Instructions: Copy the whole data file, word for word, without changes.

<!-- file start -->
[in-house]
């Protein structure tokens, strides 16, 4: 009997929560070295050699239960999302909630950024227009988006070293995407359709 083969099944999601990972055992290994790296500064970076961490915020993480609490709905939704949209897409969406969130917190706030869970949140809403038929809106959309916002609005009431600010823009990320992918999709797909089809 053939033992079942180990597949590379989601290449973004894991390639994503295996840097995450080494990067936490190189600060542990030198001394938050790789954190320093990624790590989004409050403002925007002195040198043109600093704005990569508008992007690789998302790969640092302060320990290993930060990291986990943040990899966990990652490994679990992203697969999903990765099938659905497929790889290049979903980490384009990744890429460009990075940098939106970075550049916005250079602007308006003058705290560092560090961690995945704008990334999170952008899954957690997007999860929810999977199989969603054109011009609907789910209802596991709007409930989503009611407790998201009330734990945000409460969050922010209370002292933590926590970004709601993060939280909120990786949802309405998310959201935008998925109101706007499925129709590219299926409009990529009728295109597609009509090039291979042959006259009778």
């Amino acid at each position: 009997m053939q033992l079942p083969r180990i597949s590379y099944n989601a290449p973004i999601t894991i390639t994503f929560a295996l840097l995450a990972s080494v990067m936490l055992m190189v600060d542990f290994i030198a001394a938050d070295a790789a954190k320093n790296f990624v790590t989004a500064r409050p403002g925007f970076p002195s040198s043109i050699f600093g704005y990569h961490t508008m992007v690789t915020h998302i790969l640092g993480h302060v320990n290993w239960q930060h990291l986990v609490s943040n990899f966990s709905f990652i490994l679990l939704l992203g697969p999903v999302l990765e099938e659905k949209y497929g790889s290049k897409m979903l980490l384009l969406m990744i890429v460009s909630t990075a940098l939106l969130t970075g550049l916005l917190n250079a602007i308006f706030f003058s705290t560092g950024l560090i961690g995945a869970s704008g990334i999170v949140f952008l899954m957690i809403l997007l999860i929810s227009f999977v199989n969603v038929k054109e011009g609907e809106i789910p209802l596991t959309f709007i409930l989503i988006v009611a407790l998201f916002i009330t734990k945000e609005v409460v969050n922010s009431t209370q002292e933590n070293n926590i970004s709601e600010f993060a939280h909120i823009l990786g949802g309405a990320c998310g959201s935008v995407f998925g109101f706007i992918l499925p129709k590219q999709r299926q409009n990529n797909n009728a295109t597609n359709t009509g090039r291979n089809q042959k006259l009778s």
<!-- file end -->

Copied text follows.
[in-house]
């Protein structure tokens, strides 16, 4: 009997929560070295050699239960999302909630950024227009988006070293995407359709 083969099944999601990972055992290994790296500064970076961490915020993480609490709905939704949209897409969406969130917190706030869970949140809403038929809106959309916002609005009431600010823009990320992918999709797909089809 053939033992079942180990597949590379989601290449973004894991390639994503295996840097995450080494990067936490190189600060542990030198001394938050790789954190320093990624790590989004409050403002925007002195040198043109600093704005990569508008992007690789998302790969640092302060320990290993930060990291986990943040990899966990990652490994679990992203697969999903990765099938659905497929790889290049979903980490384009990744890429460009990075940098939106970075550049916005250079602007308006003058705290560092560090961690995945704008990334999170952008899954957690997007999860929810999977199989969603054109011009609907789910209802596991709007409930989503009611407790998201009330734990945000409460969050922010209370002292933590926590970004709601993060939280909120990786949802309405998310959201935008998925109101706007499925129709590219299926409009990529009728295109597609009509090039291979042959006259009778």
């Amino acid at each position: 009997m053939q033992l079942p083969r180990i597949s590379y099944n989601a290449p973004i999601t894991i390639t994503f929560a295996l840097l995450a990972s080494v990067m936490l055992m190189v600060d542990f290994i030198a001394a938050d070295a790789a954190k320093n790296f990624v790590t989004a500064r409050p403002g925007f970076p002195s040198s043109i050699f600093g704005y990569h961490t508008m992007v690789t915020h998302i790969l640092g993480h302060v320990n290993w239960q930060h990291l986990v609490s943040n990899f966990s709905f990652i490994l679990l939704l992203g697969p999903v999302l990765e099938e659905k949209y497929g790889s290049k897409m979903l980490l384009l969406m990744i890429v460009s909630t990075a940098l939106l969130t970075g550049l916005l917190n250079a602007i308006f706030f003058s705290t560092g950024l560090i961690g995945a869970s704008g990334i999170v949140f952008l899954m957690i809403l997007l999860i929810s227009f999977v199989n969603v038929k054109e011009g609907e809106i789910p209802l596991t959309f709007i409930l989503i988006v009611a407790l998201f916002i009330t734990k945000e609005v409460v969050n922010s009431t209370q002292e933590n070293n926590i970004s709601e600010f993060a939280h909120i823009l990786g949802g309405a990320c998310g959201s935008v995407f998925g109101f706007i992918l499925p129709k590219q999709r299926q409009n990529n797909n009728a295109t597609n359709t009509g090039r291979n089809q042959k006259l009778s």